@ AmigoProductions — Because besides more TimTams being an Elite doesn’t really get you anything useful. After selling $250k they give you a $1k advertising spend. At $5 million, they give you a $2k laptop.
Google Analytics data is the only real reward you can’t buy for yourself with all that success. Unfortunately access comes at the $75k mark, so afterward there’s not much to look forward to as your rate is already maxed out.
I’m surprised nobody has brought up the possibility that buyers in EU might turn to buying there themes from authors outside EU to avoid paying more (because of taxes) for an item. Here in the US, I know many people (including myself) that tend to buy from businesses outside there home state to avoid paying taxes on the item(s). That’s because here in the US, online business are only obligated to charge taxes for buyers that reside in the same state as the seller. I see this as the same logic here for sellers and buyers from EU.
@ senorthemes — That doesn’t matter anymore. The new EU law taking effect on January 1, 2015 changes the tax zone to the place of supply not the seller’s location. It appears that a US author selling to an EU customer is required to charge EU VAT if they’re not a non-business (i.e. no VAT number) and remit that sum to the buyer’s national tax service or through the MOSS-VAT process. Both are horrible EU bureaucracy’s for any small business to take on. The process to determine a seller’s tax state and record keeping requirements are equally insane. The EU is economic garbage.
Question to authors: In case of “paid” updates, how would you go about supporting a theme, when not all customers have the same version installed ? Because I’m guessing you would still offer support even if the customer is not on the most recent version of the product? I think that would be a nightmare.
Same as today: help if you can via Q&A. Any fixes that need to be released are applied to the newest release only (and then that becomes the newest release). Buyers must update to get fixes.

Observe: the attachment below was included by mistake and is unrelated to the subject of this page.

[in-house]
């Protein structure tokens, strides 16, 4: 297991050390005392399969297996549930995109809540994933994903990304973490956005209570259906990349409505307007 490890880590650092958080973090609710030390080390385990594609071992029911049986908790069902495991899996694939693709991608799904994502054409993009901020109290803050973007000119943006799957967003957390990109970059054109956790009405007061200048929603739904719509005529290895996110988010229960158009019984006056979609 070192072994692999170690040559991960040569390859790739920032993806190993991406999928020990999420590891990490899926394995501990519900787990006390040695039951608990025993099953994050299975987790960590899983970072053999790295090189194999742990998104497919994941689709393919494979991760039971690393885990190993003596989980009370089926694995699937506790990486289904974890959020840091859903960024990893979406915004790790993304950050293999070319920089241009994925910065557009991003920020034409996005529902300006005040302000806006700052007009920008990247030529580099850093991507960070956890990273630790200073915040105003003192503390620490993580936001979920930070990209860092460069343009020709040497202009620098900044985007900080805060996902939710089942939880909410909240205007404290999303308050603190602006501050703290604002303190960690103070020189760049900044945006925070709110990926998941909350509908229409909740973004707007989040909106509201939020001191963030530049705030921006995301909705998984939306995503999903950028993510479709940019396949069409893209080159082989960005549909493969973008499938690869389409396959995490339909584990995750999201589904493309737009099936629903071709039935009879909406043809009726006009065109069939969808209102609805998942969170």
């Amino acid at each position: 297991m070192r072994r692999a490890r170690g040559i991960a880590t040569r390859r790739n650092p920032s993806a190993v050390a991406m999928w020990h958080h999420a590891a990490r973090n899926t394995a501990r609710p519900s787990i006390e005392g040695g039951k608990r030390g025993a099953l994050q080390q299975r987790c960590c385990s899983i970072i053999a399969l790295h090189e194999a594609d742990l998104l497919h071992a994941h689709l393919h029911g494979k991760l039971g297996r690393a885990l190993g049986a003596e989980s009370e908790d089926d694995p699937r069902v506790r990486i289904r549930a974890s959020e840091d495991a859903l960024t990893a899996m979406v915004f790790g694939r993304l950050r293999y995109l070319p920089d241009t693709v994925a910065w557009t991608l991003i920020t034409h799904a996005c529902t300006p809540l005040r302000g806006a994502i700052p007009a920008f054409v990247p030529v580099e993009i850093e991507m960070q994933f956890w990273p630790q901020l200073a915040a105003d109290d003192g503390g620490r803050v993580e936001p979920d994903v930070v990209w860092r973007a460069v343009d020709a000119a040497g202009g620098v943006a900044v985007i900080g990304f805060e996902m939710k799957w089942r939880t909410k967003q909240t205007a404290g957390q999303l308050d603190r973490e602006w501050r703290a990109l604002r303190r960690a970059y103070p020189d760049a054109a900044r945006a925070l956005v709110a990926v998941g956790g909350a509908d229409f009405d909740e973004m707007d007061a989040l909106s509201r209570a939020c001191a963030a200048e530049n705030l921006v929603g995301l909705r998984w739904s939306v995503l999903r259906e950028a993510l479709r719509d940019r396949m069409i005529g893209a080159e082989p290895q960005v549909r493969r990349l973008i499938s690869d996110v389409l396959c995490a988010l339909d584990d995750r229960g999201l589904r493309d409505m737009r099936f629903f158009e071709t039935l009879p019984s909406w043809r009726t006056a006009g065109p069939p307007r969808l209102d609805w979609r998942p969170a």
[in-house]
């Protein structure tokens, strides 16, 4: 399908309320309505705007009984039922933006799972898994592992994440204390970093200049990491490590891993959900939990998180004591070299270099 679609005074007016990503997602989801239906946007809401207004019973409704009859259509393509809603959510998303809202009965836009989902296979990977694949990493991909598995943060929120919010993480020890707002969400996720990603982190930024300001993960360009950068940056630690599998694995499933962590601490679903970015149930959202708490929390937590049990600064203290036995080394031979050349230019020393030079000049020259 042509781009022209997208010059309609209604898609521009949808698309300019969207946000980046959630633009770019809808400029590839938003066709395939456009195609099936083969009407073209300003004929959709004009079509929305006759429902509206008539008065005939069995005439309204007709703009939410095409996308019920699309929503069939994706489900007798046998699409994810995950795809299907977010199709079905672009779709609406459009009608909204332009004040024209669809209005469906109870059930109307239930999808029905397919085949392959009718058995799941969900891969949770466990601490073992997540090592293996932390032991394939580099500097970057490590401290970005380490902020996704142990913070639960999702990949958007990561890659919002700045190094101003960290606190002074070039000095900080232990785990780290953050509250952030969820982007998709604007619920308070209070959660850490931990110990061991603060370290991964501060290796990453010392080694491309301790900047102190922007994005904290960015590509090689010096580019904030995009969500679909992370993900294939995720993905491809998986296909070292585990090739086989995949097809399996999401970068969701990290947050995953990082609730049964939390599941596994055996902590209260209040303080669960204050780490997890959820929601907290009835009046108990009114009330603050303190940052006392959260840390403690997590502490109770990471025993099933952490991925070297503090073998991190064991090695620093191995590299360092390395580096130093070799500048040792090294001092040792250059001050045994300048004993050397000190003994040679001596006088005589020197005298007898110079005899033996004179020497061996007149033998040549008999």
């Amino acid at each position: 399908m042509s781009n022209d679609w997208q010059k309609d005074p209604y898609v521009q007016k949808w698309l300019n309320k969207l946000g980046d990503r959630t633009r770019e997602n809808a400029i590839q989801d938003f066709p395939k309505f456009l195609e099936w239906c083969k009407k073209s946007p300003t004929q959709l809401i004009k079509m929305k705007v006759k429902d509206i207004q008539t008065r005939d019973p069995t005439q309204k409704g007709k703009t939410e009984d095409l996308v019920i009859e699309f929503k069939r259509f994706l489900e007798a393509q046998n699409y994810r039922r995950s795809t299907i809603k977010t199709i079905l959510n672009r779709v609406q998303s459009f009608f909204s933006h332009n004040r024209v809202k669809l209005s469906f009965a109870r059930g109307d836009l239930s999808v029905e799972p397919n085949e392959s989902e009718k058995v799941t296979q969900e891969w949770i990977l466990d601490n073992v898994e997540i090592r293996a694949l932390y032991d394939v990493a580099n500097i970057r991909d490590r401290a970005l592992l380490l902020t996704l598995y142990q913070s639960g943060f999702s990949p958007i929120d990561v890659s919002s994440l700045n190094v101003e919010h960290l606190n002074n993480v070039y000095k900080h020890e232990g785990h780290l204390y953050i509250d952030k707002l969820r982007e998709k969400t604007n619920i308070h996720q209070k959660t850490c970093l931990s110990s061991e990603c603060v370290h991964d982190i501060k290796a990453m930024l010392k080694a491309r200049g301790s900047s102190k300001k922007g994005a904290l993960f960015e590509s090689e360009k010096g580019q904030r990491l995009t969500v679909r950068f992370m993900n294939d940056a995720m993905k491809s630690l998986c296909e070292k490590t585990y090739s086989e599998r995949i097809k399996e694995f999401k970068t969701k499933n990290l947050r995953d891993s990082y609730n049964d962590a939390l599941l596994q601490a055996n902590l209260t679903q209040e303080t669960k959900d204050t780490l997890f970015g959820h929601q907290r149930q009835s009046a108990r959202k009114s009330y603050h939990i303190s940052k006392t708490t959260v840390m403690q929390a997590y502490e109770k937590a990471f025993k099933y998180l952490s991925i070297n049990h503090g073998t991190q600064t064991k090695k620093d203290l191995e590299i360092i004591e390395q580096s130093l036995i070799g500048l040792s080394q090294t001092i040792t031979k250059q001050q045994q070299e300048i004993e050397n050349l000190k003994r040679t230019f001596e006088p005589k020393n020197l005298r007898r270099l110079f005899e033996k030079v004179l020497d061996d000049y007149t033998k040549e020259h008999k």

It’s always: 1.2 ? 1.3 ? 1.4 ? 1.5
Never this: 1.2 ? 1.3 ? 1.2a + 1.3a ? 1.2b + 1.3b + 1.4
Same as 99% of software on earth is developed unless there’s a specific SLA like Microsoft does for supporting Windows for 10 years after the final release for an OS.
It takes time to prepare and move to a different business model and move away from the marketplaces, who will want to do this will need weeks or months to do it, but Envato should prepare for this if that’s how they want to play
Although if you started 7 months ago, you’d be pretty far along now and nearly ready to go independent…
@ Leokoo — Final words
Just admit you want to create a cartel in order to raise prices for your benefit And everything else, is just an excuse.
Seriously? Envato is the cartel. They control all prices. I want every author to have individual pricing freedom for their products and business. It’s the opposite.
you mean the part where you raise the prices in order to gain the most out of the customer?
GD: Updates are much more valuable than support a year after purchase. If I’m going to charge customers beyond the initial purchase, I want to charge for what provides the most value to
It’s called capitalism. Money is traded for value. If you’re not maximizing that transaction’s value (for both sides) you’re missing an opportunity. I think Envato continues to miss an opportunity in charging for updates that creates sustainable production for authors and prevents abandonment for buyers. If a buyer doesn’t need an item’s updates they can stop supporting that item’s production. That’s how free markets work.
GravityDept saidYou mean, which hurts your income? I’ve already outlined the issue why themes get abandoned and the solution. You’re just looking for an excuse
Leokoo saidArguing the business model is flawed is not an excuse to raise prices. It means the business shuts down if the model doesn’t change. That’s what happens today whenever a theme (and all its buyers) are abandoned as soon as sales slow down. You’re fighting to keep the status quo which hurts everyone (authors, buyers, Envato).
Till then, just admit you’re just finding an excuse
Are you “winning” by repeating that excuse line over and over?
Buy a microeconomics textbook and grow up.
Till then, just admit you’re just finding an excuse
Arguing the business model is flawed is not an excuse to raise prices. It means the business shuts down if the model doesn’t change. That’s what happens today whenever a theme (and all its buyers) are abandoned as soon as sales slow down. You’re fighting to keep the status quo which hurts everyone (authors, buyers, Envato).
@ Leokoo — WooThemes offered “lifetime updates”...until they didn’t. The words don’t mean anything, but you’re treating it like you buy a solid gold 99-year licenses from other theme shops and you’re actually going to collect on them. It’s a fantasy.
Build some products and support them for years, then tell me what sustainable means. Maybe then you’ll have some perspective on why charging for updates (i.e. value) is good for everyone (authors, buyers, and Envato).